In an effort to prohibit the lending of money without a licence, the Bank of Tanzania (the BoT), on 24 November 2022 published a notice (the Notice) prohibiting institutions, companies and individuals who are in the business of providing loans without a licence contrary to section 16 (1) of the Microfinance Act No. 10 of 2018 (the Microfinance Act).On 22 and 23 December 2022, President Ramaphosa signed two key pieces of legislation into law – the General Laws (Anti-Money Laundering and Combating Terrorism Financing) Amendment Act, 2022 and the Protection of Constitutional Democracy Against Terrorism and Related Activities Amendment Act.
Section 16(1) of the Microfinance Act states as follows:
“Without prejudice to the provisions of section 28 of this Act, a person shall not carry out any microfinance business, unless such person is licensed in accordance with the provisions of this Act.”
Institutions, companies and individuals who are in the business of providing loans without a licence will be penalised as per section 16(2)(a) of the Microfinance Act. The provision states as follows:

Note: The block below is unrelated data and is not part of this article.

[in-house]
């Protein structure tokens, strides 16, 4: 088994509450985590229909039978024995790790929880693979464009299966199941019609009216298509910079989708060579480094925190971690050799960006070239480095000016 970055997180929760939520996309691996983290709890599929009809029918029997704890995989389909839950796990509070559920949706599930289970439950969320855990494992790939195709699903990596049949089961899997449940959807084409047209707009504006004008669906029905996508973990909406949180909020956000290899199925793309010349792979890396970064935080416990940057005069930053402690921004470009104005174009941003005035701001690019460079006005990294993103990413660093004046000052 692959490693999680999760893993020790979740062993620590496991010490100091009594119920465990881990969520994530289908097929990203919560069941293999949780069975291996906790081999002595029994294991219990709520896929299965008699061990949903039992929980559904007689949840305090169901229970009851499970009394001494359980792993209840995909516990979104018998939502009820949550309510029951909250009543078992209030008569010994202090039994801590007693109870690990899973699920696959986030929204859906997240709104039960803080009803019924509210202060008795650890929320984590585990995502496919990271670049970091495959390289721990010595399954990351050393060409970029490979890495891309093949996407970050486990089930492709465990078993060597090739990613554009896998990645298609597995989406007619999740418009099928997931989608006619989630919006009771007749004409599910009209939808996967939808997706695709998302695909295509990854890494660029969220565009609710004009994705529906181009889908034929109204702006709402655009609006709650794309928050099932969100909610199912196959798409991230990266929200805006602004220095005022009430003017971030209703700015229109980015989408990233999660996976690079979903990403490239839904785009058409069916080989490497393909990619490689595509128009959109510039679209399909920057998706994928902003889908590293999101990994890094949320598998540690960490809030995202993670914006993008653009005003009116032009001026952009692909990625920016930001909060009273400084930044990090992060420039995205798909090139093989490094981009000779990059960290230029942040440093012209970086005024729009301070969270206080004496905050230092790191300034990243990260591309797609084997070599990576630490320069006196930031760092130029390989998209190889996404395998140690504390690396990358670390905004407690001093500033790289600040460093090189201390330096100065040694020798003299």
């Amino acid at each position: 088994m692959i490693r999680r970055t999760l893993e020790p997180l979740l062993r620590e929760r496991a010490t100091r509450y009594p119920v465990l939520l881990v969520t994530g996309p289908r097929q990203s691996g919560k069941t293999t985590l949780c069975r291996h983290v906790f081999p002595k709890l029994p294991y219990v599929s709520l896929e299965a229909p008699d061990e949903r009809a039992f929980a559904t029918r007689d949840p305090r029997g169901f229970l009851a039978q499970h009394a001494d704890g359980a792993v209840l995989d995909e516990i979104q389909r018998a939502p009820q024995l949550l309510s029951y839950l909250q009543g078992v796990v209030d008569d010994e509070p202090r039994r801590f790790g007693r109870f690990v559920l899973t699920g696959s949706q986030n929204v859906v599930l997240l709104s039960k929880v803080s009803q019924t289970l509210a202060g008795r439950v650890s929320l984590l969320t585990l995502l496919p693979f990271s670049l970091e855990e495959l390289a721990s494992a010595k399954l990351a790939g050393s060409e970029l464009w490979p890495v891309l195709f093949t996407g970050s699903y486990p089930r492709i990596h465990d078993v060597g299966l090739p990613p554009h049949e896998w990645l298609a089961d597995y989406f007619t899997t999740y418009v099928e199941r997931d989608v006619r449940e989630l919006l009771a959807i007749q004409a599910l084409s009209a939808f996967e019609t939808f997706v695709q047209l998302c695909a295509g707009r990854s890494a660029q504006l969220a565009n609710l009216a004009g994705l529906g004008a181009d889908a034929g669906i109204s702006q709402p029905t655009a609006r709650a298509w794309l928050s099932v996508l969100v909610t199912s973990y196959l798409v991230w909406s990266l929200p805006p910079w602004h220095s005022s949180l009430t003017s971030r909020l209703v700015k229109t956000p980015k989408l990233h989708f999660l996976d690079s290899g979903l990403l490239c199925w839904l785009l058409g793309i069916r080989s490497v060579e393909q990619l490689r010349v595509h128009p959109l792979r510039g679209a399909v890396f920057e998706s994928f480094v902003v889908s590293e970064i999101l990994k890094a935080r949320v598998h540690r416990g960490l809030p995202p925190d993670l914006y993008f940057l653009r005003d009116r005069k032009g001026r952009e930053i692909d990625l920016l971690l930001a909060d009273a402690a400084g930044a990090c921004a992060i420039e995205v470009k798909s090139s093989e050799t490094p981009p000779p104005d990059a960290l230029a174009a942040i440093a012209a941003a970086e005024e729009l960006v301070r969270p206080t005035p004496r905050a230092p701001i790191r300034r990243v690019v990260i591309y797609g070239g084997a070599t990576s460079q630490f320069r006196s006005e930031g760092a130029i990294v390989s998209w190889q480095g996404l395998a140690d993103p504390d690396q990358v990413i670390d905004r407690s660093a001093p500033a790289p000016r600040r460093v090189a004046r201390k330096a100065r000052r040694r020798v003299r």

“Any person who contravenes the provisions of this section commits an offence and shall upon conviction –
(a) in the case of tier 2, be liable to a fine of not less than twenty million shillings but not exceeding one hundred million shillings or to imprisonment for a term of not less than two years but not exceeding five years or to both.”
Tier 2 microfinance service providers have been defined under the Microfinance Act as non-deposit taking microfinance service providers.
Further, pursuant to the Notice, the BoT advised citizens to avoid borrowing or doing business with institutions, companies or individuals who are not licensed. The BoT has provided a list of licensed institutions, companies and individuals on their website.
Read the original publication at Clyde & Co.